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Meta-analysis of SHANK Mutations in Autism Spectrum Disorders: A Gradient of Severity in Cognitive Impairments.

Journal article
Authors Claire S Leblond
Caroline Nava
Anne Polge
Julie Gauthier
Guillaume Huguet
Serge Lumbroso
Fabienne Giuliano
Coline Stordeur
Christel Depienne
Kevin Mouzat
Dalila Pinto
Jennifer Howe
Nathalie Lemière
Christelle M Durand
Jessica Guibert
Elodie Ey
Roberto Toro
Hugo Peyre
Alexandre Mathieu
Frédérique Amsellem
Maria Rastam
I Carina Gillberg
Gudrun A Rappold
Richard Holt
Anthony P Monaco
Elena Maestrini
Pilar Galan
Delphine Heron
Aurélia Jacquette
Alexandra Afenjar
Agnès Rastetter
Alexis Brice
Françoise Devillard
Brigitte Assouline
Fanny Laffargue
James Lespinasse
Jean Chiesa
François Rivier
Dominique Bonneau
Beatrice Regnault
Diana Zelenika
Marc Delepine
Mark Lathrop
Damien Sanlaville
Caroline Schluth-Bolard
Patrick Edery
Laurence Perrin
Anne Claude Tabet
Michael J Schmeisser
Tobias M Boeckers
Mary Coleman
Daisuke Sato
Peter Szatmari
Stephen W Scherer
Guy A Rouleau
Catalina Betancur
Marion Leboyer
Christopher Gillberg
Richard Delorme
Thomas Bourgeron
Published in PLoS genetics
Volume 10
Issue 9
Pages e1004580
ISSN 1553-7404
Publication year 2014
Published at Gillberg Neuropsychiatry Centre
Pages e1004580
Language en
Subject categories Child and adolescent psychiatry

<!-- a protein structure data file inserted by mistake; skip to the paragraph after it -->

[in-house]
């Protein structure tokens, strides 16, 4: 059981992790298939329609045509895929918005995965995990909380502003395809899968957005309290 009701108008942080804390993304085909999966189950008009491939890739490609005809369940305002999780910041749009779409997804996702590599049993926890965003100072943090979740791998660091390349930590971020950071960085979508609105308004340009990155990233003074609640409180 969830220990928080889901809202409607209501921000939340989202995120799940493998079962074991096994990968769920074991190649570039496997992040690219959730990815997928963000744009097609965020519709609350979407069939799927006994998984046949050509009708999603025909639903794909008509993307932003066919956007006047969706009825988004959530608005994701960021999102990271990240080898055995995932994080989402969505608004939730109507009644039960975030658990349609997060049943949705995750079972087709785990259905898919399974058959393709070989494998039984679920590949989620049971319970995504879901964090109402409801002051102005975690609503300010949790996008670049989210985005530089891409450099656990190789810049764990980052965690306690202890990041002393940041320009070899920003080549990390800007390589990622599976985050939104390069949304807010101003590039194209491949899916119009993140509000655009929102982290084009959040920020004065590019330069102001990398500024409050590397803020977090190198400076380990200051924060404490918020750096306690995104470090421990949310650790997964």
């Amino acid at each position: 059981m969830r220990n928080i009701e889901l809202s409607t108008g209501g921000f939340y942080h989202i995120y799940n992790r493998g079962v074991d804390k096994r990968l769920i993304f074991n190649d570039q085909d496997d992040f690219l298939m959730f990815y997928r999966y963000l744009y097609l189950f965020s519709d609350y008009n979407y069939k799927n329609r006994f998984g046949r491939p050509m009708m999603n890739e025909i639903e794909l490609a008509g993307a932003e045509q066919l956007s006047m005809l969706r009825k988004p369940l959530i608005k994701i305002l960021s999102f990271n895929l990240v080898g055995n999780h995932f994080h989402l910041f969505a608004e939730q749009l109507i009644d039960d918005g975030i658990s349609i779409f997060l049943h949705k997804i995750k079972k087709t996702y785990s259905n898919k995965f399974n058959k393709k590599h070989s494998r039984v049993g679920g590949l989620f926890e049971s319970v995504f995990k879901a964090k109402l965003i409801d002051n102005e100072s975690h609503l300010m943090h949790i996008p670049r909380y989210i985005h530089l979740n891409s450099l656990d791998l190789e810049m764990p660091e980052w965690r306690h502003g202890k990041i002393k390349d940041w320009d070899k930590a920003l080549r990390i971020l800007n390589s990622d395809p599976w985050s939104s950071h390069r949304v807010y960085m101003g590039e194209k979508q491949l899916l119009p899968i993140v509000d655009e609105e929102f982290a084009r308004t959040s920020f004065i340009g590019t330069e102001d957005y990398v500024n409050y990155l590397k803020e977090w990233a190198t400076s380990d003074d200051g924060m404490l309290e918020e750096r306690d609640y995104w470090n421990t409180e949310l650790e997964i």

SHANK genes code for scaffold proteins located at the post-synaptic density of glutamatergic synapses. In neurons, SHANK2 and SHANK3 have a positive effect on the induction and maturation of dendritic spines, whereas SHANK1 induces the enlargement of spine heads. Mutations in SHANK genes have been associated with autism spectrum disorders (ASD), but their prevalence and clinical relevance remain to be determined. Here, we performed a new screen and a meta-analysis of SHANK copy-number and coding-sequence variants in ASD. Copy-number variants were analyzed in 5,657 patients and 19,163 controls, coding-sequence variants were ascertained in 760 to 2,147 patients and 492 to 1,090 controls (depending on the gene), and, individuals carrying de novo or truncating SHANK mutations underwent an extensive clinical investigation. Copy-number variants and truncating mutations in SHANK genes were present in ∼1% of patients with ASD: mutations in SHANK1 were rare (0.04%) and present in males with normal IQ and autism; mutations in SHANK2 were present in 0.17% of patients with ASD and mild intellectual disability; mutations in SHANK3 were present in 0.69% of patients with ASD and up to 2.12% of the cases with moderate to profound intellectual disability. In summary, mutations of the SHANK genes were detected in the whole spectrum of autism with a gradient of severity in cognitive impairment. Given the rare frequency of SHANK1 and SHANK2 deleterious mutations, the clinical relevance of these genes remains to be ascertained. In contrast, the frequency and the penetrance of SHANK3 mutations in individuals with ASD and intellectual disability-more than 1 in 50-warrant its consideration for mutation screening in clinical practice.

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